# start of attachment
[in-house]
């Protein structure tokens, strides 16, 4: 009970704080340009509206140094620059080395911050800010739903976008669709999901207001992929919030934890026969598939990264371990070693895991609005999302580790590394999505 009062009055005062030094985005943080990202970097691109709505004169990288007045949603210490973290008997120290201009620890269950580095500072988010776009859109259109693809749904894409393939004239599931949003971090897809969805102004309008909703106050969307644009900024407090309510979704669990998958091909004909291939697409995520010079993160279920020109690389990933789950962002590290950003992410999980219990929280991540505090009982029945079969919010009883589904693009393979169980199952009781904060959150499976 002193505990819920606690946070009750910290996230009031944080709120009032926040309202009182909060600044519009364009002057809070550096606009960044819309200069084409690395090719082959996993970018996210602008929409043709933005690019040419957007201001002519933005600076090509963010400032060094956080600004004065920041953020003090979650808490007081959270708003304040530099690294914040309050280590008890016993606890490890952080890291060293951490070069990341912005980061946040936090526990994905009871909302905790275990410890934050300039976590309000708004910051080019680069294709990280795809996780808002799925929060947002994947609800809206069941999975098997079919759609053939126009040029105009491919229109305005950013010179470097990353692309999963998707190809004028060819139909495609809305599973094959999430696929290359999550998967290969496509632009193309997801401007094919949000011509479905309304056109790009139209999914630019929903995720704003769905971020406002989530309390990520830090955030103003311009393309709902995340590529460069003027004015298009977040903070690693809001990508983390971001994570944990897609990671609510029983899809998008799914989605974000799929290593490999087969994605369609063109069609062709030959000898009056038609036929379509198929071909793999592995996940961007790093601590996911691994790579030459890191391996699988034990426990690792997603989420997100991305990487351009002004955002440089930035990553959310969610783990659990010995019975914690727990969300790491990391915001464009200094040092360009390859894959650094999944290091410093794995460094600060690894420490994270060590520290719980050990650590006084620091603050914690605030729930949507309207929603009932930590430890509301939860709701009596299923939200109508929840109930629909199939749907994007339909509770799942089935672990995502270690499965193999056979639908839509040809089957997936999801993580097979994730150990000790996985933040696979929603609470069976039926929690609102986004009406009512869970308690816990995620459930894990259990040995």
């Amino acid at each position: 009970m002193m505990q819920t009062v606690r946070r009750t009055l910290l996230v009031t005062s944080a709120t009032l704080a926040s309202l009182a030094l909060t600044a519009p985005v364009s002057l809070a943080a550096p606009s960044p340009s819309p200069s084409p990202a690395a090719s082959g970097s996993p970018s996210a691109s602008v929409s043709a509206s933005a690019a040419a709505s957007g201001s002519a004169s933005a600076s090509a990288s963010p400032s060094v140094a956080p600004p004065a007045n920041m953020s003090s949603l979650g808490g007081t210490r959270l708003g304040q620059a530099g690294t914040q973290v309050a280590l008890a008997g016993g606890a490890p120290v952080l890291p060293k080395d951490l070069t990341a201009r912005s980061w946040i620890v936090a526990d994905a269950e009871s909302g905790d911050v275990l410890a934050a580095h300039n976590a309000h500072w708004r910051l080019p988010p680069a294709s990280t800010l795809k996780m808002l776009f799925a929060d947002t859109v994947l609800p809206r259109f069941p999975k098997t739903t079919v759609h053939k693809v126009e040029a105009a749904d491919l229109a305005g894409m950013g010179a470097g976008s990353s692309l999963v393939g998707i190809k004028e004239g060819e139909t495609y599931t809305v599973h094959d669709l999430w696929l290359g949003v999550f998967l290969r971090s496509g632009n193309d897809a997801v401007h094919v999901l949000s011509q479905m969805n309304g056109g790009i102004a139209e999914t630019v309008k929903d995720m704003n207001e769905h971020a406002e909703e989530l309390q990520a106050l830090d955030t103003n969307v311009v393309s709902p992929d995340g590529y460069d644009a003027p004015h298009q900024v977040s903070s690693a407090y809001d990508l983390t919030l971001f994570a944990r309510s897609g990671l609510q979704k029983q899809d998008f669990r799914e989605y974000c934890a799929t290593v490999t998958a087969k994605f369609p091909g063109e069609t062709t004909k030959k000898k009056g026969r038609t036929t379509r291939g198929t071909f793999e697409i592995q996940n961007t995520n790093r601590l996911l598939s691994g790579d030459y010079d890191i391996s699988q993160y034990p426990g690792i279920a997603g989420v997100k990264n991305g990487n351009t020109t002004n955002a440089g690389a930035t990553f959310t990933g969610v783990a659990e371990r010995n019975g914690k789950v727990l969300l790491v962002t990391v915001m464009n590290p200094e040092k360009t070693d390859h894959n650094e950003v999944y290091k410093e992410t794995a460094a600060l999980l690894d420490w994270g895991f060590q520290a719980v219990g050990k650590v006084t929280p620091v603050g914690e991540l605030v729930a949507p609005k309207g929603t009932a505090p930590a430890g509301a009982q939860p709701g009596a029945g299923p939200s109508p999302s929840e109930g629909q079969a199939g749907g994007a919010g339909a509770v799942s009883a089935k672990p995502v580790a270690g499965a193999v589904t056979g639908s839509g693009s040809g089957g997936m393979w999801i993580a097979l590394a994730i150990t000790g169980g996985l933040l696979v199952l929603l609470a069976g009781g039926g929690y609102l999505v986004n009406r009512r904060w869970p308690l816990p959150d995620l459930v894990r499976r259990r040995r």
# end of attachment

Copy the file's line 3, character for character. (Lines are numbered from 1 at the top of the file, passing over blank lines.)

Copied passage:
């Amino acid at each position: 009970m002193m505990q819920t009062v606690r946070r009750t009055l910290l996230v009031t005062s944080a709120t009032l704080a926040s309202l009182a030094l909060t600044a519009p985005v364009s002057l809070a943080a550096p606009s960044p340009s819309p200069s084409p990202a690395a090719s082959g970097s996993p970018s996210a691109s602008v929409s043709a509206s933005a690019a040419a709505s957007g201001s002519a004169s933005a600076s090509a990288s963010p400032s060094v140094a956080p600004p004065a007045n920041m953020s003090s949603l979650g808490g007081t210490r959270l708003g304040q620059a530099g690294t914040q973290v309050a280590l008890a008997g016993g606890a490890p120290v952080l890291p060293k080395d951490l070069t990341a201009r912005s980061w946040i620890v936090a526990d994905a269950e009871s909302g905790d911050v275990l410890a934050a580095h300039n976590a309000h500072w708004r910051l080019p988010p680069a294709s990280t800010l795809k996780m808002l776009f799925a929060d947002t859109v994947l609800p809206r259109f069941p999975k098997t739903t079919v759609h053939k693809v126009e040029a105009a749904d491919l229109a305005g894409m950013g010179a470097g976008s990353s692309l999963v393939g998707i190809k004028e004239g060819e139909t495609y599931t809305v599973h094959d669709l999430w696929l290359g949003v999550f998967l290969r971090s496509g632009n193309d897809a997801v401007h094919v999901l949000s011509q479905m969805n309304g056109g790009i102004a139209e999914t630019v309008k929903d995720m704003n207001e769905h971020a406002e909703e989530l309390q990520a106050l830090d955030t103003n969307v311009v393309s709902p992929d995340g590529y460069d644009a003027p004015h298009q900024v977040s903070s690693a407090y809001d990508l983390t919030l971001f994570a944990r309510s897609g990671l609510q979704k029983q899809d998008f669990r799914e989605y974000c934890a799929t290593v490999t998958a087969k994605f369609p091909g063109e069609t062709t004909k030959k000898k009056g026969r038609t036929t379509r291939g198929t071909f793999e697409i592995q996940n961007t995520n790093r601590l996911l598939s691994g790579d030459y010079d890191i391996s699988q993160y034990p426990g690792i279920a997603g989420v997100k990264n991305g990487n351009t020109t002004n955002a440089g690389a930035t990553f959310t990933g969610v783990a659990e371990r010995n019975g914690k789950v727990l969300l790491v962002t990391v915001m464009n590290p200094e040092k360009t070693d390859h894959n650094e950003v999944y290091k410093e992410t794995a460094a600060l999980l690894d420490w994270g895991f060590q520290a719980v219990g050990k650590v006084t929280p620091v603050g914690e991540l605030v729930a949507p609005k309207g929603t009932a505090p930590a430890g509301a009982q939860p709701g009596a029945g299923p939200s109508p999302s929840e109930g629909q079969a199939g749907g994007a919010g339909a509770v799942s009883a089935k672990p995502v580790a270690g499965a193999v589904t056979g639908s839509g693009s040809g089957g997936m393979w999801i993580a097979l590394a994730i150990t000790g169980g996985l933040l696979v199952l929603l609470a069976g009781g039926g929690y609102l999505v986004n009406r009512r904060w869970p308690l816990p959150d995620l459930v894990r499976r259990r040995r």